e product of some three years of
Gray is the first bureau chief to ever
charged with a criminal act, and his
rmer aides, Edward Miller and W.
ark Felt, are the first executives to be
The indictments shatter an
aginary barrier that has existed/
ien dealing with possible criminal
ings by intelligence officials. Like the
fice of the President, the FBI Direc-
''s seat has been considered sacred
d imnmune ground in the past. Only
th.i these indictments are such
sitlons given their proper perspec-

trace such violations all the way up the
line. Over a year ago, the Department
indicted former New York FBI official
John Kearney on the same charges of
civil rights violations. When it came to
light that Kearney may have been
following orders issued by Gray to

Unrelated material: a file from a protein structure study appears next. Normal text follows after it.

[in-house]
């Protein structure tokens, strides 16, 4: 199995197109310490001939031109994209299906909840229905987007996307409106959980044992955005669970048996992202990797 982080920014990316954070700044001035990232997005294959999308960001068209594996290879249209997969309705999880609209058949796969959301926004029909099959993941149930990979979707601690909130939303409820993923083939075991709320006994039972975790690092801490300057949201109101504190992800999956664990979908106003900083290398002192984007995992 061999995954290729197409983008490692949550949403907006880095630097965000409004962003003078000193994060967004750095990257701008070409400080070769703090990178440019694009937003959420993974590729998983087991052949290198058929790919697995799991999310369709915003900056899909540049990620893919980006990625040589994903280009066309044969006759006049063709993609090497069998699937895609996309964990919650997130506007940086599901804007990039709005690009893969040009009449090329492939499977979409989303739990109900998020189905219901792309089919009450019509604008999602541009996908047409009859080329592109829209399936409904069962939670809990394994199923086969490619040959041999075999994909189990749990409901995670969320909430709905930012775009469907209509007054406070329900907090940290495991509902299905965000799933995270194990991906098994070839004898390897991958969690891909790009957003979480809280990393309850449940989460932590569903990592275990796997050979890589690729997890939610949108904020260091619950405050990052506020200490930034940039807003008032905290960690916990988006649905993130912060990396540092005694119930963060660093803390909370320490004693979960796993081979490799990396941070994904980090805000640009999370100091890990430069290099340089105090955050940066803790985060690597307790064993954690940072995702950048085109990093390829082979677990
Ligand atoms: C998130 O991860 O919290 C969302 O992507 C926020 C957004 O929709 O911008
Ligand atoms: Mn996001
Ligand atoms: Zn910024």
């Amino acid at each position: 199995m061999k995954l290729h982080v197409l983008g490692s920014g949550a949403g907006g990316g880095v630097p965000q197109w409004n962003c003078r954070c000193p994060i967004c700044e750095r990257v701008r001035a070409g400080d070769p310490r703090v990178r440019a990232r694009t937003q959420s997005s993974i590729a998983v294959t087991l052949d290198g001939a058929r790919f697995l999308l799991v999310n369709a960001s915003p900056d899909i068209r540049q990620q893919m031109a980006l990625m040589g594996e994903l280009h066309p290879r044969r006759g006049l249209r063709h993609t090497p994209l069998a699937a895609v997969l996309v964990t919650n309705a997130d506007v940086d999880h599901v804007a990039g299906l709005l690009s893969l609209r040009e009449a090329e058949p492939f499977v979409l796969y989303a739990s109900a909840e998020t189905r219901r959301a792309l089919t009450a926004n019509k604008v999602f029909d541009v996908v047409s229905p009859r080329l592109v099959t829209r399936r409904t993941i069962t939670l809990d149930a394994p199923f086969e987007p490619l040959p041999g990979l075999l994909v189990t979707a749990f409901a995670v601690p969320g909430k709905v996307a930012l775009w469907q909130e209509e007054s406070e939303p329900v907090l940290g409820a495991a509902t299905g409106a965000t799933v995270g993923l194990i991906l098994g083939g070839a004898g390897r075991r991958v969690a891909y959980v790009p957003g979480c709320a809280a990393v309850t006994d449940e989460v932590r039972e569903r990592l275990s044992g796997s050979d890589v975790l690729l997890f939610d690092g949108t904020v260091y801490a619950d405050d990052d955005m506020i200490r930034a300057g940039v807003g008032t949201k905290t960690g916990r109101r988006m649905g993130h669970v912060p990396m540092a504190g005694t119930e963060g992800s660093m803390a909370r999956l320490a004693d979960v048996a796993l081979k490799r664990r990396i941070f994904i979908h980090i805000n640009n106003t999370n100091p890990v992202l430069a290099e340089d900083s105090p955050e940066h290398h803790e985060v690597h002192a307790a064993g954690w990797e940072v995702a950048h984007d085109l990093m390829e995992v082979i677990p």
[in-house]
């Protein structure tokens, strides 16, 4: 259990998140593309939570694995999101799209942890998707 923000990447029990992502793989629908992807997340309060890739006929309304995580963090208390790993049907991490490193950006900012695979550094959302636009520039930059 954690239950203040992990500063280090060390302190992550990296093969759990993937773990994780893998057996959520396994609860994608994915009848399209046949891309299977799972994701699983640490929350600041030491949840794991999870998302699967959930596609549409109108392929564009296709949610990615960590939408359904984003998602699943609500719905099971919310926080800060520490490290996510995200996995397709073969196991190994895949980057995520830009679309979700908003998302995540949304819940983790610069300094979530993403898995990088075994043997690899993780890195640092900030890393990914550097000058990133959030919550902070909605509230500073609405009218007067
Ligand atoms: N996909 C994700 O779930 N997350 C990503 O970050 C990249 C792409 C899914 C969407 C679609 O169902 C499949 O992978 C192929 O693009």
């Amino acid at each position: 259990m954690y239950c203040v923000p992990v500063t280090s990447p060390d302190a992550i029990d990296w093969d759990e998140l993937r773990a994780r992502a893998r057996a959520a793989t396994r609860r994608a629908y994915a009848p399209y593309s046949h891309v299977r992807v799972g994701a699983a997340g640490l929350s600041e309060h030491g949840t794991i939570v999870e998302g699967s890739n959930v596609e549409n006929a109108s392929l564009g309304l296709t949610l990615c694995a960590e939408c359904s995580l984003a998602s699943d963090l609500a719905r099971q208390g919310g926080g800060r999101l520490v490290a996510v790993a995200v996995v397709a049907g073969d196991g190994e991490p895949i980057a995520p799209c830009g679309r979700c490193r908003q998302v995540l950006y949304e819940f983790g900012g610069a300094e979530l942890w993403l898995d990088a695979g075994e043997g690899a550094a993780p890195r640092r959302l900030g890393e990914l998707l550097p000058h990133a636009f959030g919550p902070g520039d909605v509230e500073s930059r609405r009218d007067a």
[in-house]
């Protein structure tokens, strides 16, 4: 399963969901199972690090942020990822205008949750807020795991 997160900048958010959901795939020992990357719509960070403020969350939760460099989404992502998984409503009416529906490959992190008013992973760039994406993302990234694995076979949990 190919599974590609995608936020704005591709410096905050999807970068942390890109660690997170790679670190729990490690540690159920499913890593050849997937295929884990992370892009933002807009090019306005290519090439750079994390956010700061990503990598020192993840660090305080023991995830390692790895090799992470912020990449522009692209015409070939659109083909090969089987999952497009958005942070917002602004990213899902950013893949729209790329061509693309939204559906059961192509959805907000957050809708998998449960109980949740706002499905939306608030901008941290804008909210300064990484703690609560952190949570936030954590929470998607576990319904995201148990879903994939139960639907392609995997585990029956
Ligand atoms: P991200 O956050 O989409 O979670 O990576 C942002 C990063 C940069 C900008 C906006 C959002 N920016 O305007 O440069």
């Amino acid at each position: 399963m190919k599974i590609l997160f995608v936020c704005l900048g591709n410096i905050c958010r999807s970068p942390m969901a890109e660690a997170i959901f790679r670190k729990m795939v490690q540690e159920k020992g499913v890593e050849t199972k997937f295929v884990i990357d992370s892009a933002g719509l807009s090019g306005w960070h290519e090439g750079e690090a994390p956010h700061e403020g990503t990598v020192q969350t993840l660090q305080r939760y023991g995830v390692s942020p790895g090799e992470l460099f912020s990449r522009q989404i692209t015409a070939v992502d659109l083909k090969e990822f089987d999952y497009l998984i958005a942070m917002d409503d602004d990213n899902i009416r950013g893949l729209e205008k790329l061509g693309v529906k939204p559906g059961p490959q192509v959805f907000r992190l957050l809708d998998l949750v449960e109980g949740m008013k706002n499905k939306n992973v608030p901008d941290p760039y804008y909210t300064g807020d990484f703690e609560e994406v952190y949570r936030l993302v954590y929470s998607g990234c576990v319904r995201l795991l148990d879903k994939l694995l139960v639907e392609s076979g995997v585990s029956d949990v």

direct illegal activities, the Justice
Department decided to reopen its in-
vestigation. Under a new prosecution
team, sufficient evidence was gathered
to effect this week's indictments.
In fact, Attorney General Griffin
Bell announced the dismissal of illegal'
wire-tapping and mail-opening charges
against Kearney shortly after the latest
indictments were returned. While it is
only fair that Kearney be relieved of his
scapegoat status, dropping all charges
- simply because he was following or-
ders - may have been overdoing it.
The Justice Department is certainly
not ignoring others who were "just
following orders." Some 68 FBI agents
face disciplinary proceedings as a
result of illegal activities alleged in the'
investigation. Punishment could in-
clude anything from a letter of censure
in the agent's file to abrupt dismissal.
As far as Gray and his aides, we look
forward to a trial from which not only
will other illegal activities by FBI of-
ficials be detailed, but also from which
the Justice Department can begin to
assemble a more realistic policy for
dealing with intelligence officials who
have no regard for the Constitution.

The pudgy judge, rounding the
bend towards ninety, would
regularly admonish the defense
to shut the hell up, while all